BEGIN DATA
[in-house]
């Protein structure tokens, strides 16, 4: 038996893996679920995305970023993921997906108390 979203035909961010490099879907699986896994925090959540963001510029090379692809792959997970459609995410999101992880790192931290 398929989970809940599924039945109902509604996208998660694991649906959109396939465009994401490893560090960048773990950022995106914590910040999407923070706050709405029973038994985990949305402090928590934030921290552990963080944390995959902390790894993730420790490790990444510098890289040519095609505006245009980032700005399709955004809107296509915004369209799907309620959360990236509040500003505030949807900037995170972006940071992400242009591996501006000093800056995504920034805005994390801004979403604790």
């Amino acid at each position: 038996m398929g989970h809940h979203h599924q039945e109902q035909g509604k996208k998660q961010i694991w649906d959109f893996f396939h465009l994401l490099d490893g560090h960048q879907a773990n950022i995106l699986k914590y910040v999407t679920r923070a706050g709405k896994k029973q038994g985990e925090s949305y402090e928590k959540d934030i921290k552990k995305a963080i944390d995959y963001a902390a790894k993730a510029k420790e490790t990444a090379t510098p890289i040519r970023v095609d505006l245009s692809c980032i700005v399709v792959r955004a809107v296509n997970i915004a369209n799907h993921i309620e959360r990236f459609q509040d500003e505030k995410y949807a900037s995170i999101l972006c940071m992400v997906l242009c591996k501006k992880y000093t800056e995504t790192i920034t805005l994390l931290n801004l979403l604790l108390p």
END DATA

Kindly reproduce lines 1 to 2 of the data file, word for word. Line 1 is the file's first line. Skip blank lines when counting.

[in-house]
């Protein structure tokens, strides 16, 4: 038996893996679920995305970023993921997906108390 979203035909961010490099879907699986896994925090959540963001510029090379692809792959997970459609995410999101992880790192931290 398929989970809940599924039945109902509604996208998660694991649906959109396939465009994401490893560090960048773990950022995106914590910040999407923070706050709405029973038994985990949305402090928590934030921290552990963080944390995959902390790894993730420790490790990444510098890289040519095609505006245009980032700005399709955004809107296509915004369209799907309620959360990236509040500003505030949807900037995170972006940071992400242009591996501006000093800056995504920034805005994390801004979403604790």